The Reserve Bank has released a consultation document entitled Review of Disclosure Requirements for Registered Banks (the Review) outlining options to change the disclosure requirements for registered banks . The Review asks questions, with submissions due by 24 September 2010. The results of the Review are to be published in November 2010, with the new disclosure regime expected to come into effect on 31 March 2011.
The Review aims to reduce compliance costs as well as making disclosure more meaningful. It notes that New Zealand has more disclosure onerous obligations than the UK and Australia (they have no off-quarter reporting and less detail in their half year reporting). Its starting point is that there is some overlap between the Reserve Bank's disclosure requirements and those required under the Financial Reporting Act and the Basel Committee on Banking Supervision. The Review contains an 'acid test', which asks 'what extra benefit do the Reserve Bank's disclosure requirements give on top of what is already disclosed?'
The Review discusses several options, but details two 'preferred options'.
New Key Investment Summary, modified General Disclosure Statement
|Modified General Disclosure Statement|
New Key Investment Summary, streamlined General Disclosure Statement
|Streamlined General Disclosure Statement|
|Off quarters||New Key Investment Summary||Brief General Disclosure Statement (a variation is to dispense with this altogether)|
Disclosure reports are relevant to a number of parties, including banks themselves, auditors, consumer groups, the Securities Commission and MED, ratings agencies and financial commentators. These parties have disparate interests. The crux of the preferred options is to have a disclosure regime that is useful to all and cost effective to the banks. To this end, both preferred options change the status quo in the following ways:
- both seek to modify the General Disclosure Summary (GDS) to make it consistent with NZ IFRS
- both options would streamline the half year GDS, removing some of the full year NZ IFRS requirements that are not necessary half yearly. These include full disclosure of accounting policies, risk management policies, detailed notes on tax expense, deferred tax, bonds and notes etc. This would reduce compliance cost, result in a less voluminous disclosure and align it with international practice, and
- both options entail cutting the Supplemental Disclosure Document (SDS), a document reserved for legal documents such as guarantees.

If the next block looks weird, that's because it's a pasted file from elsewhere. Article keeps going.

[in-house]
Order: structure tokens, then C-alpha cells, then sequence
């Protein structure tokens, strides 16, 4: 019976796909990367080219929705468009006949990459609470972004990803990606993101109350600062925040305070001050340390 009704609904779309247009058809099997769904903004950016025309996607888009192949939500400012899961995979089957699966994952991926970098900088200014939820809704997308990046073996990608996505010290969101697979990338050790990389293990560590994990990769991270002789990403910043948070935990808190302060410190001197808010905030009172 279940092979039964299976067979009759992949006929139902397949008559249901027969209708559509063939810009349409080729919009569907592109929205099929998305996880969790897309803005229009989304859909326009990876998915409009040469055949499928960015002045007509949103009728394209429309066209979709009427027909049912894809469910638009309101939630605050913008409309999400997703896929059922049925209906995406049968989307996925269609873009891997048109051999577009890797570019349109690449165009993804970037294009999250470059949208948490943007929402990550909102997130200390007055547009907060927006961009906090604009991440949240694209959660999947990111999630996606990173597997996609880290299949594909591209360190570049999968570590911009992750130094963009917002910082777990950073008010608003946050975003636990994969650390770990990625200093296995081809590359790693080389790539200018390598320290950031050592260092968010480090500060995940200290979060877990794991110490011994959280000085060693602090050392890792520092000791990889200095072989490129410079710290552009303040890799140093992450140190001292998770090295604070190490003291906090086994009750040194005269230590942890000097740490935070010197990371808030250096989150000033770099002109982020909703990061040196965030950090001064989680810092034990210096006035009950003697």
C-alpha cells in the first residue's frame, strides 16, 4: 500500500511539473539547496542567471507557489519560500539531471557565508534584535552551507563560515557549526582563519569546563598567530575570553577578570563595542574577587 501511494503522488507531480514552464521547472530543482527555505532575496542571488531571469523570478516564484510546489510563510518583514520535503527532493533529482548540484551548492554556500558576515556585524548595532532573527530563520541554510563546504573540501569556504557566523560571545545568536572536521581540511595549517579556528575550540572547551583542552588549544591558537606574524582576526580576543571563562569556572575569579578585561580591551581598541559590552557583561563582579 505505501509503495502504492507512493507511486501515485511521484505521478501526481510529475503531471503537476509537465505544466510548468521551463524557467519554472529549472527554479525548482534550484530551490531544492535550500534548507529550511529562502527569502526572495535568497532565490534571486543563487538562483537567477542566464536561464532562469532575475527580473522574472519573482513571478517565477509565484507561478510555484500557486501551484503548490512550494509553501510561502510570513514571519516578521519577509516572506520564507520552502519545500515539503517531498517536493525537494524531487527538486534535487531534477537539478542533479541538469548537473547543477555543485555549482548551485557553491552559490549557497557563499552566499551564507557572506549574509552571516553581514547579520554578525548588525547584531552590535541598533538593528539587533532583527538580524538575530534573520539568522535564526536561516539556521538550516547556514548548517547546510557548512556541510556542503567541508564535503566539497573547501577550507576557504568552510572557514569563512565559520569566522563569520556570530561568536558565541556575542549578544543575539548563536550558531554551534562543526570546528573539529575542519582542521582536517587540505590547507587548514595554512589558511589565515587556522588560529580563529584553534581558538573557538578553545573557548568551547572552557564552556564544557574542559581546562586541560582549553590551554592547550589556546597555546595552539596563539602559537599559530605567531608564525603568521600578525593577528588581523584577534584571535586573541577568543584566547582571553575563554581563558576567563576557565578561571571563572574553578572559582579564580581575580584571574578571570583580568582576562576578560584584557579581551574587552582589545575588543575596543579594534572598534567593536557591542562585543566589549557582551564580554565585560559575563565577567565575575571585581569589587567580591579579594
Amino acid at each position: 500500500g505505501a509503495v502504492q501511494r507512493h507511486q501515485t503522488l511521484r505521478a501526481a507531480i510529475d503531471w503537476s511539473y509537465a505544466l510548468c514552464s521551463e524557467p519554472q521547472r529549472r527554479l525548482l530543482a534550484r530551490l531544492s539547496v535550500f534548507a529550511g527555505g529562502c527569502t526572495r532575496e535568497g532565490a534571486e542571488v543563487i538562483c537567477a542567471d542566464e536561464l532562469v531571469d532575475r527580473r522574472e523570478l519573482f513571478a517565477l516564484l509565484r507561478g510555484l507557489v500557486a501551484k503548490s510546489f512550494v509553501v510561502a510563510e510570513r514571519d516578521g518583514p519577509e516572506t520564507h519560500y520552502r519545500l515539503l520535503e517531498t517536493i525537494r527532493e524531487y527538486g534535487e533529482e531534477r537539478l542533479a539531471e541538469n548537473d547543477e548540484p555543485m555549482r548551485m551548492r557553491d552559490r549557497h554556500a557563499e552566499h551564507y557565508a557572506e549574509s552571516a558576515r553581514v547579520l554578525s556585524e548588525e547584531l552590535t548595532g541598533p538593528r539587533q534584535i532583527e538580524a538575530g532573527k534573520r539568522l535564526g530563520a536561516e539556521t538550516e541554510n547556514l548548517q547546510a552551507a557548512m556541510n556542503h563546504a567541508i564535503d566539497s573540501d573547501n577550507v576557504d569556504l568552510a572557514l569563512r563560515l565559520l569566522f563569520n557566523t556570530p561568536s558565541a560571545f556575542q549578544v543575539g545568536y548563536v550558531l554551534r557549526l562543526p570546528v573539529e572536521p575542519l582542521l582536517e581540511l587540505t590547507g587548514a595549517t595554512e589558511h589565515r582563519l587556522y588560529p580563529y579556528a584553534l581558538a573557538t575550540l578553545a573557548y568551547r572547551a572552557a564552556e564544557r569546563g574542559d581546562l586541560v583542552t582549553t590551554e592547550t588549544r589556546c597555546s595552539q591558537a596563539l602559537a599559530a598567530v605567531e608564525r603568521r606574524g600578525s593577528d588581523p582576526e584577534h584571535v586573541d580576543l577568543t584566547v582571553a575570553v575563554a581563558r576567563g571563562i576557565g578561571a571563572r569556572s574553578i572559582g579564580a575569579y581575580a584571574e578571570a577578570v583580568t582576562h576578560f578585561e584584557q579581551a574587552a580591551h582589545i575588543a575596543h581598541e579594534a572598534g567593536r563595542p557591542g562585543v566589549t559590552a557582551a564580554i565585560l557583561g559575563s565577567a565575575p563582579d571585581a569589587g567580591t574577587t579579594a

The primary difference between the options is that Option A still envisages retail customers' scrutiny through the Key Investment Summary (KIS). However, the Review recognises that retail customers are far more likely to respond to commentary or to use a financial website to find information than to seek out a KIS (and as a consequence there is the impression that no-one uses a KIS), and that an off-quarter document that tries to be accessible enough for general as well as providing enough information for experts is likely to end up achieving neither. As such, the Reserve Bank prefers Option B.
Other changes the Review proposes:
- a reduction in the period in which to issue the half yearly GDS to two months after the end of the half year (to bring it into line with the off quarters GDS time frame) – currently it is three months (as per the annual GDS time frame) – on the basis that there will be reduced disclosure requirements, and
- improved accessibility to the GDSs on Banks' websites – there are concerns that they are not as accessible as they could be. The requirement for hard copies of the GDS to be in branches would be dropped – hard copies would need to be available on request from the head office only.
The RBNZ is giving further consideration to the level of private reporting to RBNZ by Banks in light of the changes to the public disclosure requirements.
The remainder of the Review asks a number of technical questions around accounting treatment and disclosure arising out of a line by line review of the current GDS disclosure requirements.
The information in this article is for informative purposes only and should not be relied on as legal advice. Please contact Chapman Tripp for advice tailored to your situation.